By Andrew Yamato
Once upon a time, Manhattan sidewalks in December were thick with bejeweled ladies and starched gentleman making their way between the various formal events of the holiday season. These days, you sometimes have to make your own occasion. On Friday, December 2, 2017, we did just that at the National Arts Club in Manhattan with “A Formal Evening with Alan Flusser” — a discussion between Alan and host David Zyla about the exact science and vanishing art of men’s formal eveningwear.
Located on Gramercy Park South, the National Arts Club was established in 1898 by New York Times literary and art critic Charles De Kay as a gathering place for distinguished artists and patrons. It continues its mission today, organizing elegant, educational, and entertaining arts-related events that are free and open to the public. In recent years the club has also become something of a fashion hotspot thanks to the popular “FashionSpeak Fridays” series curated by Zyla and other members, of which our event was part.
The evening started with cocktails. A capacity audience (which had overwhelmingly observed the suggested formal dress code) mingled in the ballroom until 7:30, when the lights dimmed and Alan ascended the dias in a pink silk pleated shirt and a green tartan double-breasted shawl-lapelled dinner jacket. Seated across from him was Zyla, an award-winning fashion writer and celebrity stylist in his own right, resplendent in an emerald velvet smoking jacket. Behind them a trio of our mannequins stood at attention, dressed in our formal finest, while a slideshow offered a visual history of getting dressed to the nines.
For over an hour the conversation flowed fast and ranged freely over the historical origins of male formal eveningwear, its fundamental distinction from daywear, the intelligence of its details, and its time-tested modern incarnation, the (technically semi-formal) tuxedo. Alan was able to illustrate his points by calling upon various gentlemen in the audience to model their rigs, and when the discussion was opened up for questions, they were generally quite knowledgeable.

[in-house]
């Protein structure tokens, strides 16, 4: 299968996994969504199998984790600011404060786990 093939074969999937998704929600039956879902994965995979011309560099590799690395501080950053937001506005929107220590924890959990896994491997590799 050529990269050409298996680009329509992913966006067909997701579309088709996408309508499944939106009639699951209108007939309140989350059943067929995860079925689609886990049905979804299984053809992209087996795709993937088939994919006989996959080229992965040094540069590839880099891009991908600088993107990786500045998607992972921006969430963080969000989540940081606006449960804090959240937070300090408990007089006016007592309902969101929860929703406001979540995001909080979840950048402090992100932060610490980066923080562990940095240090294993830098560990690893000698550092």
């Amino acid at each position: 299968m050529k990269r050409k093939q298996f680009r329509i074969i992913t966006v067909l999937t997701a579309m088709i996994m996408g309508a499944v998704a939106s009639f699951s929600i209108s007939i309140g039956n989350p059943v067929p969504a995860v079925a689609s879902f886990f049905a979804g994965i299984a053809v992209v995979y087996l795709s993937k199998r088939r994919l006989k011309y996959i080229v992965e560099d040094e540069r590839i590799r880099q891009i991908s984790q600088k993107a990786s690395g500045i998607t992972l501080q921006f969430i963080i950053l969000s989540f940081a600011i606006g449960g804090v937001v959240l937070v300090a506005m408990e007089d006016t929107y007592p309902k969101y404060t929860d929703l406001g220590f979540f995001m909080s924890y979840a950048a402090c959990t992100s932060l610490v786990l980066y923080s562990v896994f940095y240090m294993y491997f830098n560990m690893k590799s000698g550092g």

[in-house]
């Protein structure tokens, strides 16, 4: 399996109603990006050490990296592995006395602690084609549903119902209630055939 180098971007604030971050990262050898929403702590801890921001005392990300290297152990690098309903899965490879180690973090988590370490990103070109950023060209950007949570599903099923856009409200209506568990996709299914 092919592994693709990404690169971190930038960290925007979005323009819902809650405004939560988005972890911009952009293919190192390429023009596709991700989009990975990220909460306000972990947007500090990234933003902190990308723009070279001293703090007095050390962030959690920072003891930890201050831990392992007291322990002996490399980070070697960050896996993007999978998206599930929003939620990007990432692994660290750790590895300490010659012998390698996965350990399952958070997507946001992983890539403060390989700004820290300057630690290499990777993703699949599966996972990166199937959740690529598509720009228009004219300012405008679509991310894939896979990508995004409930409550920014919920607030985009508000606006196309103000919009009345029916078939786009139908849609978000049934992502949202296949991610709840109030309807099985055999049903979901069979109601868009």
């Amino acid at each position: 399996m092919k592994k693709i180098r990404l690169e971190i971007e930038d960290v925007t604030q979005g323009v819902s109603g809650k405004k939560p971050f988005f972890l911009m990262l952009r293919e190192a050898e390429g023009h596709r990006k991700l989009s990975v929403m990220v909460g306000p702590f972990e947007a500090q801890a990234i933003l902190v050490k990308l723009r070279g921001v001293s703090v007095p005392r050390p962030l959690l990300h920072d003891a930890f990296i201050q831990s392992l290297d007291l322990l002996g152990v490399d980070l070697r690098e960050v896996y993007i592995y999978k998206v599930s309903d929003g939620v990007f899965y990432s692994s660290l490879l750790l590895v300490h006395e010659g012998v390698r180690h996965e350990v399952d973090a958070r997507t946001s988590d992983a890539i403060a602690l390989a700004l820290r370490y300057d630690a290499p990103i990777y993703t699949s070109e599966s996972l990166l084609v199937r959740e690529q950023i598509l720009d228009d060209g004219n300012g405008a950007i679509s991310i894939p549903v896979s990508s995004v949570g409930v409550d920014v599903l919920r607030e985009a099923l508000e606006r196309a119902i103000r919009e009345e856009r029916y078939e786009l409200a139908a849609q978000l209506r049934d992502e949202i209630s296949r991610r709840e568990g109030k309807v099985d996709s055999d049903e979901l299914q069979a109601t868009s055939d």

The Q&A could have gone on indefinitely, and indeed Alan gamely held court for another hour of book signing as our friend and brand ambassador Michael Arenella called up his trio to play a set of hot jazz. The evening finished with the Arts Club tradition of a sketch lounge, in which artists pack the ballroom to draw life models — in this case featuring a dozen Flusser friends and associates, including Michael and yours truly (clothed, needless to say).
Institutions like the Arts Club are themselves rare and vanishing specimens — vestiges of a time when a gentleman’s circle was largely defined by his club, which were essentially professional, educational, or social fraternities that served as homes away from home (indeed, members often kept domestic attire like a smoking jacket and slippers there for convenience). I for one am thankful the Arts Club is perhaps a bit less exclusive than it once was, regularly welcoming a diverse crowd of sartorialists who see in its grand old world interiors the perfect setting for beautiful clothes. Clearly there still exists a culture (if not cult) of elegance in this city, and we were honored to have been the occasion of its convening.
Next month we return to clubland with Michael Arenella for his annual black-tie “Sweetheart Soiree” at the elite Norwood in Manhattan. If you’d be interested in attending this or future Flusser engagements, drop us a line (or better yet, drop by!) and let us know. Even better if you’re a member of a club you think might be interested in hosting an evening of high sartorialism with Alan. Our kind of clothes are almost as much fun to talk about as they are to wear. The dress code would of course be your call...